NASHVILLE, Tenn. (September 8, 2017) – TriStar Centennial Women’s Hospital and The Children’s Hospital at TriStar Centennial were recently recognized by the National Safe Sleep Hospital Certification Program as Gold Safe Sleep Champions for their commitment to best practices and education on infant safe sleep. They are the first hospitals in the Middle Tennessee region to receive the Gold Safe Sleep title.

“As safe sleep leaders, our nurses oversee the well-being of our newest patients as we strive to provide a safe passage for newborns and families transitioning back home,” said Joann Ettien, Chief Operating Officer for TriStar Centennial Women’s Hospital and The Children’s Hospital at TriStar Centennial. “Our nurses educate families on infant safe sleep to reduce the risk of SIDS - a devastating loss that no parent or sibling should ever have to endure. This designation affirms our commitment to the care and improvement of human life.”

The National Safe Sleep Hospital Certification Program was created by Cribs for Kids®, a Pittsburgh-based organization dedicated to preventing infant, sleep-related deaths due to accidental suffocation. In addition to being Cribs for Kids® partners, TriStar Centennial was recognized for following the safe sleep guidelines recommended by the American Academy of Pediatrics (AAP), and providing training programs for parents, staff and the community.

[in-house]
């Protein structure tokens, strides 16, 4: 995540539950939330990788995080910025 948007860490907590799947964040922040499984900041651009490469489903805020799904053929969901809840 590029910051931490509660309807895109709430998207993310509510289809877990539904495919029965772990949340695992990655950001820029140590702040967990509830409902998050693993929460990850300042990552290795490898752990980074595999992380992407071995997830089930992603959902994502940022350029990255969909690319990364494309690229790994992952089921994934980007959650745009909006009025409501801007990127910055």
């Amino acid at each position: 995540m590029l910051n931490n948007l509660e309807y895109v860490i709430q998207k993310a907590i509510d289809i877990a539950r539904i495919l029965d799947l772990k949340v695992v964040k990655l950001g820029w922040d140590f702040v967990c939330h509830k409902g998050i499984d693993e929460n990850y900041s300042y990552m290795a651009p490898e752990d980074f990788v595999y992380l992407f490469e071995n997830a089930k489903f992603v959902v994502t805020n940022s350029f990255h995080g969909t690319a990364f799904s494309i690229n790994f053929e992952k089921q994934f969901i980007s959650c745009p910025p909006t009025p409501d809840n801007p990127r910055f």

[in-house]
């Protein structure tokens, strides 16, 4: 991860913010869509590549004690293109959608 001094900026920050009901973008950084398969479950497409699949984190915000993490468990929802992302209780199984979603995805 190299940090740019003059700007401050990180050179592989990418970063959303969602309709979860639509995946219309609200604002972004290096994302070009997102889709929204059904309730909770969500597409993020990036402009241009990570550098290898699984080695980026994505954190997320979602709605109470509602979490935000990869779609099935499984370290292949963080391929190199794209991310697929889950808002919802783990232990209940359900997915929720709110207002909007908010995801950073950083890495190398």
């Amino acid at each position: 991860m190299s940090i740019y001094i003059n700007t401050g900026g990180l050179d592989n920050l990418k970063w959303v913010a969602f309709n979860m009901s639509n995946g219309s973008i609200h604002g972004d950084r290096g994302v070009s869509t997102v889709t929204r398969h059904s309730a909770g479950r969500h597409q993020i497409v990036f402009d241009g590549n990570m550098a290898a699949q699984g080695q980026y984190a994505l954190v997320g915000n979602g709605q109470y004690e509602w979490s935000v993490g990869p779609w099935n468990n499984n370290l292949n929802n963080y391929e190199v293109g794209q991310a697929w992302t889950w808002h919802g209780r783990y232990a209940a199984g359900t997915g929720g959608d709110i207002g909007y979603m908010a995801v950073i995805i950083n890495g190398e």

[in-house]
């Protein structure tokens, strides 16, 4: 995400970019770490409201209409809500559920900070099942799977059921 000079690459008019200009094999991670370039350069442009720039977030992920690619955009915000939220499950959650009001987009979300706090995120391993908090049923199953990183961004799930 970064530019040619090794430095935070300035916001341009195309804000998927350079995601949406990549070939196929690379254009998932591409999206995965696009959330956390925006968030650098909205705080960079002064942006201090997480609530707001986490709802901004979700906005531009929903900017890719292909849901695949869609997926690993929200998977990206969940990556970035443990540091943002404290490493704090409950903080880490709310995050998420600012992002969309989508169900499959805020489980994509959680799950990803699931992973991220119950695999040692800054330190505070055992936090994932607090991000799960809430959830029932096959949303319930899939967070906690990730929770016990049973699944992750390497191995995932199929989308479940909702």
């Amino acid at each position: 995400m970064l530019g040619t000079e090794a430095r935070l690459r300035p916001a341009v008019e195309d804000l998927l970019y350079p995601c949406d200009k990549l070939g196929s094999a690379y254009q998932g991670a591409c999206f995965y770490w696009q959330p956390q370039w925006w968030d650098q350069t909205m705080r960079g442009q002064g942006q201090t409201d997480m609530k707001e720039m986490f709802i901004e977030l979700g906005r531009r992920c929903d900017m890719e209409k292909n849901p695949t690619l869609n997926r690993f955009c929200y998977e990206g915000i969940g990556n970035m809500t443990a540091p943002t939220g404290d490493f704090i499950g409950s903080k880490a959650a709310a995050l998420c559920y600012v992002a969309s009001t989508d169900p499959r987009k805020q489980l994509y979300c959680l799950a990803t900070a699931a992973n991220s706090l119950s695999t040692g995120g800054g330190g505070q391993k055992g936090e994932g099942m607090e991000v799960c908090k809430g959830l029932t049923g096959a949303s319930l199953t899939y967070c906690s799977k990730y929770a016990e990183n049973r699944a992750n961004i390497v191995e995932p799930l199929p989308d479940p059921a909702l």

“Sleep-Related Death (SRD) results in the loss of more than 3,500 infants every year in the U.S.,” said Michael H. Goodstein, M.D., neonatologist and medical director of research at Cribs for Kids® . “We know that consistent education can have a profound effect on infant mortality, and this program is designed to encourage safe sleep education and to recognize those hospitals that are taking an active role in reducing these preventable deaths.”

The infant safe sleep program is aligned with the Maternal Child Health Bureau's vision of reducing infant mortality through the promotion of infant sleep safety. Thirty-six states have designated SIDS/SUID/SRD as their emphasis to reduce infant mortality.

For more information on creating an infant safe sleep environment, please visit